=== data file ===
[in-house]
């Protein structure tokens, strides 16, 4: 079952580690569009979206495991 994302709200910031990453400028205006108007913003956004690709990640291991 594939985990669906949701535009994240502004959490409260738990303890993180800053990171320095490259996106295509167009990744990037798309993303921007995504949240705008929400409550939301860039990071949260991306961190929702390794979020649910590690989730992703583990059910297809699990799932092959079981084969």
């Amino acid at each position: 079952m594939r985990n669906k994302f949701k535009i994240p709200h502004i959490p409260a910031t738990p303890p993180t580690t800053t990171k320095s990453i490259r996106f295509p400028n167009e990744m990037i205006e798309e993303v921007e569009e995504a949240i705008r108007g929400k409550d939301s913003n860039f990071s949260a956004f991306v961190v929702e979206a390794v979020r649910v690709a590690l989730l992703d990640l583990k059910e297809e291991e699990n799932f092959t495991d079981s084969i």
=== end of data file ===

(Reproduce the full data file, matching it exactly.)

[in-house]
């Protein structure tokens, strides 16, 4: 079952580690569009979206495991 994302709200910031990453400028205006108007913003956004690709990640291991 594939985990669906949701535009994240502004959490409260738990303890993180800053990171320095490259996106295509167009990744990037798309993303921007995504949240705008929400409550939301860039990071949260991306961190929702390794979020649910590690989730992703583990059910297809699990799932092959079981084969």
């Amino acid at each position: 079952m594939r985990n669906k994302f949701k535009i994240p709200h502004i959490p409260a910031t738990p303890p993180t580690t800053t990171k320095s990453i490259r996106f295509p400028n167009e990744m990037i205006e798309e993303v921007e569009e995504a949240i705008r108007g929400k409550d939301s913003n860039f990071s949260a956004f991306v961190v929702e979206a390794v979020r649910v690709a590690l989730l992703d990640l583990k059910e297809e291991e699990n799932f092959t495991d079981s084969i």